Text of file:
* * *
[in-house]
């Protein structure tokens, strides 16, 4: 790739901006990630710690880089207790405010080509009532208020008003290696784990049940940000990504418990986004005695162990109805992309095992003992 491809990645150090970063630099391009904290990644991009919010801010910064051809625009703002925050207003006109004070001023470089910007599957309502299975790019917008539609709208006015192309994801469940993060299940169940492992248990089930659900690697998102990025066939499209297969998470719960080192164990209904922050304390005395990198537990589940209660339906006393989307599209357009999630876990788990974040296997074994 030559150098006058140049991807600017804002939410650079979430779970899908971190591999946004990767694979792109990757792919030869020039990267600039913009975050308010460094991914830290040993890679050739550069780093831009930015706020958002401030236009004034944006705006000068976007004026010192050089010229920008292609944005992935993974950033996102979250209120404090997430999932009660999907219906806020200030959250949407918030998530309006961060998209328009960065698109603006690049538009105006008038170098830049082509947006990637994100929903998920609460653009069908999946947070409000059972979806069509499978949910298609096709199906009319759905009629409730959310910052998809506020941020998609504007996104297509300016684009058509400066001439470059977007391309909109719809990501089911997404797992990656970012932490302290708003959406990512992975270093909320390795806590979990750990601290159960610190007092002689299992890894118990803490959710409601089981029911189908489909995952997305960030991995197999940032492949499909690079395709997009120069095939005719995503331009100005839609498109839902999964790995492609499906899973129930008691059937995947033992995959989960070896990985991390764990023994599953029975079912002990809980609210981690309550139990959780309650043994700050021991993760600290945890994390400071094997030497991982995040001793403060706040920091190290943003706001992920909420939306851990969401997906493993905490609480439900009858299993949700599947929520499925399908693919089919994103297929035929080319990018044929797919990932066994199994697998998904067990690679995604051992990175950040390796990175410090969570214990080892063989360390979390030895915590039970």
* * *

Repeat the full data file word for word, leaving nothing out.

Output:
[in-house]
């Protein structure tokens, strides 16, 4: 790739901006990630710690880089207790405010080509009532208020008003290696784990049940940000990504418990986004005695162990109805992309095992003992 491809990645150090970063630099391009904290990644991009919010801010910064051809625009703002925050207003006109004070001023470089910007599957309502299975790019917008539609709208006015192309994801469940993060299940169940492992248990089930659900690697998102990025066939499209297969998470719960080192164990209904922050304390005395990198537990589940209660339906006393989307599209357009999630876990788990974040296997074994 030559150098006058140049991807600017804002939410650079979430779970899908971190591999946004990767694979792109990757792919030869020039990267600039913009975050308010460094991914830290040993890679050739550069780093831009930015706020958002401030236009004034944006705006000068976007004026010192050089010229920008292609944005992935993974950033996102979250209120404090997430999932009660999907219906806020200030959250949407918030998530309006961060998209328009960065698109603006690049538009105006008038170098830049082509947006990637994100929903998920609460653009069908999946947070409000059972979806069509499978949910298609096709199906009319759905009629409730959310910052998809506020941020998609504007996104297509300016684009058509400066001439470059977007391309909109719809990501089911997404797992990656970012932490302290708003959406990512992975270093909320390795806590979990750990601290159960610190007092002689299992890894118990803490959710409601089981029911189908489909995952997305960030991995197999940032492949499909690079395709997009120069095939005719995503331009100005839609498109839902999964790995492609499906899973129930008691059937995947033992995959989960070896990985991390764990023994599953029975079912002990809980609210981690309550139990959780309650043994700050021991993760600290945890994390400071094997030497991982995040001793403060706040920091190290943003706001992920909420939306851990969401997906493993905490609480439900009858299993949700599947929520499925399908693919089919994103297929035929080319990018044929797919990932066994199994697998998904067990690679995604051992990175950040390796990175410090969570214990080892063989360390979390030895915590039970």